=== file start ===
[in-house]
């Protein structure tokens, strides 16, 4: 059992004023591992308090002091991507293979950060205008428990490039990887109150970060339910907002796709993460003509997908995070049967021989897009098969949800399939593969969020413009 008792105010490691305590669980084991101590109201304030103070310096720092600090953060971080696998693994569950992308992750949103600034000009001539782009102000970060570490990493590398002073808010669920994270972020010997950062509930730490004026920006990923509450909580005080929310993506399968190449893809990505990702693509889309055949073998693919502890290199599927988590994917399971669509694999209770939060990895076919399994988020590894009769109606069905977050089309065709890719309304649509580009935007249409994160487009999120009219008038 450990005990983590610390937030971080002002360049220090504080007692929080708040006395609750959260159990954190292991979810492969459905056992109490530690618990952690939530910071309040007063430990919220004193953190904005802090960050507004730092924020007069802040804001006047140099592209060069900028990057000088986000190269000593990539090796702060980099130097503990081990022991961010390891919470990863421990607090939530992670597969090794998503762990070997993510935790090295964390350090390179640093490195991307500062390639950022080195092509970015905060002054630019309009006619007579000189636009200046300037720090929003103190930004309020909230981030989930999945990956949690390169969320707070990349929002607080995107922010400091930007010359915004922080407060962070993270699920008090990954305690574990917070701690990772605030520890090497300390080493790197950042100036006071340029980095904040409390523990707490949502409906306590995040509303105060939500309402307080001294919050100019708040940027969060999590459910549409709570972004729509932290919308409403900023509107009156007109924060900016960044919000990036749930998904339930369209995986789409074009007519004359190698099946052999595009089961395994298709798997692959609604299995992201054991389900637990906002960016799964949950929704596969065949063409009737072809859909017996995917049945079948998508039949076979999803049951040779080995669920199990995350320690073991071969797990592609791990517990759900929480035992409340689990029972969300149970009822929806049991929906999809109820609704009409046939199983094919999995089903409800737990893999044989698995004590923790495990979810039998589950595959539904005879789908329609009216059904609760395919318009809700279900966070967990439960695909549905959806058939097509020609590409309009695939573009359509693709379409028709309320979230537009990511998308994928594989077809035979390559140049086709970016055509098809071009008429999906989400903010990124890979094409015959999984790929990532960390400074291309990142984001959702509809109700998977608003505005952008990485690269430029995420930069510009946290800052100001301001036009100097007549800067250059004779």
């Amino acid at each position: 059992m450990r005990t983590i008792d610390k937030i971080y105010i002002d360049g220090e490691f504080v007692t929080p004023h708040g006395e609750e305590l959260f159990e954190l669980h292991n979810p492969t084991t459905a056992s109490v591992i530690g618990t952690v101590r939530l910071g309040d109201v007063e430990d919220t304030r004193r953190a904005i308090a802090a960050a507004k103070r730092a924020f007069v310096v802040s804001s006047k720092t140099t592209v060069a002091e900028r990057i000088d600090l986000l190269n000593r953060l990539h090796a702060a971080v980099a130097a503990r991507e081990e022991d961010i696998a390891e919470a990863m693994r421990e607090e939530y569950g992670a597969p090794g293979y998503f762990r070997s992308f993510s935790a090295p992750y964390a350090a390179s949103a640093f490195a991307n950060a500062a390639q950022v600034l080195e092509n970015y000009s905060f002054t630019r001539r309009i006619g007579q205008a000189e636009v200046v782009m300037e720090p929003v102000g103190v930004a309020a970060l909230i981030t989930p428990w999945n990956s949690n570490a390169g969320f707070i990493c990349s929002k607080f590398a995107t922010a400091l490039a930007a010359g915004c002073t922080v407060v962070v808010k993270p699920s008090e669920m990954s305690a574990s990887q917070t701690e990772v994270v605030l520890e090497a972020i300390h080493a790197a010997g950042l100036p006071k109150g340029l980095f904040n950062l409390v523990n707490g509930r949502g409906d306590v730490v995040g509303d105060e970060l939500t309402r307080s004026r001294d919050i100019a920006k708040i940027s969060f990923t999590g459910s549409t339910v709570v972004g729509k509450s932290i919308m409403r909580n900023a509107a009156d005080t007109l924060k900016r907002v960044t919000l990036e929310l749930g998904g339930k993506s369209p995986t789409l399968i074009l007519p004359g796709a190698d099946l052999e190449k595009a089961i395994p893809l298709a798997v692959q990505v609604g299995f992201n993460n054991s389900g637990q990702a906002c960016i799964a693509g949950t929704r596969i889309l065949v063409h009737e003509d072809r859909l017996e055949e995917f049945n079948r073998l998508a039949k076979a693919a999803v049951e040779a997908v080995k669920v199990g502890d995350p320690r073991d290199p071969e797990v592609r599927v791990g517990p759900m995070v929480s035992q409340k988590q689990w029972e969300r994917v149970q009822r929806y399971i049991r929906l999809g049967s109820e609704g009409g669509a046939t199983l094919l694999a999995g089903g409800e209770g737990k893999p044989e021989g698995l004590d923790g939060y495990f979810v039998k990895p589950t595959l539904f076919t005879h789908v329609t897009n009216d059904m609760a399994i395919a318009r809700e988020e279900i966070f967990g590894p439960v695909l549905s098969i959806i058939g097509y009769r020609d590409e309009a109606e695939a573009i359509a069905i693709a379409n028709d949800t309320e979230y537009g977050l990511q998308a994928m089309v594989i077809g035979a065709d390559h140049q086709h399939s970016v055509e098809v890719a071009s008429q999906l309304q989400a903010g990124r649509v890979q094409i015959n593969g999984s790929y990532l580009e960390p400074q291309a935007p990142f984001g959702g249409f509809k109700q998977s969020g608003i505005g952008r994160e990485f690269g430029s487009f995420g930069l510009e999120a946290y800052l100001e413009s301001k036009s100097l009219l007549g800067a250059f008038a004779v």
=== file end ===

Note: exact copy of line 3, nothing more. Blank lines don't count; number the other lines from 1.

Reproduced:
């Amino acid at each position: 059992m450990r005990t983590i008792d610390k937030i971080y105010i002002d360049g220090e490691f504080v007692t929080p004023h708040g006395e609750e305590l959260f159990e954190l669980h292991n979810p492969t084991t459905a056992s109490v591992i530690g618990t952690v101590r939530l910071g309040d109201v007063e430990d919220t304030r004193r953190a904005i308090a802090a960050a507004k103070r730092a924020f007069v310096v802040s804001s006047k720092t140099t592209v060069a002091e900028r990057i000088d600090l986000l190269n000593r953060l990539h090796a702060a971080v980099a130097a503990r991507e081990e022991d961010i696998a390891e919470a990863m693994r421990e607090e939530y569950g992670a597969p090794g293979y998503f762990r070997s992308f993510s935790a090295p992750y964390a350090a390179s949103a640093f490195a991307n950060a500062a390639q950022v600034l080195e092509n970015y000009s905060f002054t630019r001539r309009i006619g007579q205008a000189e636009v200046v782009m300037e720090p929003v102000g103190v930004a309020a970060l909230i981030t989930p428990w999945n990956s949690n570490a390169g969320f707070i990493c990349s929002k607080f590398a995107t922010a400091l490039a930007a010359g915004c002073t922080v407060v962070v808010k993270p699920s008090e669920m990954s305690a574990s990887q917070t701690e990772v994270v605030l520890e090497a972020i300390h080493a790197a010997g950042l100036p006071k109150g340029l980095f904040n950062l409390v523990n707490g509930r949502g409906d306590v730490v995040g509303d105060e970060l939500t309402r307080s004026r001294d919050i100019a920006k708040i940027s969060f990923t999590g459910s549409t339910v709570v972004g729509k509450s932290i919308m409403r909580n900023a509107a009156d005080t007109l924060k900016r907002v960044t919000l990036e929310l749930g998904g339930k993506s369209p995986t789409l399968i074009l007519p004359g796709a190698d099946l052999e190449k595009a089961i395994p893809l298709a798997v692959q990505v609604g299995f992201n993460n054991s389900g637990q990702a906002c960016i799964a693509g949950t929704r596969i889309l065949v063409h009737e003509d072809r859909l017996e055949e995917f049945n079948r073998l998508a039949k076979a693919a999803v049951e040779a997908v080995k669920v199990g502890d995350p320690r073991d290199p071969e797990v592609r599927v791990g517990p759900m995070v929480s035992q409340k988590q689990w029972e969300r994917v149970q009822r929806y399971i049991r929906l999809g049967s109820e609704g009409g669509a046939t199983l094919l694999a999995g089903g409800e209770g737990k893999p044989e021989g698995l004590d923790g939060y495990f979810v039998k990895p589950t595959l539904f076919t005879h789908v329609t897009n009216d059904m609760a399994i395919a318009r809700e988020e279900i966070f967990g590894p439960v695909l549905s098969i959806i058939g097509y009769r020609d590409e309009a109606e695939a573009i359509a069905i693709a379409n028709d949800t309320e979230y537009g977050l990511q998308a994928m089309v594989i077809g035979a065709d390559h140049q086709h399939s970016v055509e098809v890719a071009s008429q999906l309304q989400a903010g990124r649509v890979q094409i015959n593969g999984s790929y990532l580009e960390p400074q291309a935007p990142f984001g959702g249409f509809k109700q998977s969020g608003i505005g952008r994160e990485f690269g430029s487009f995420g930069l510009e999120a946290y800052l100001e413009s301001k036009s100097l009219l007549g800067a250059f008038a004779v």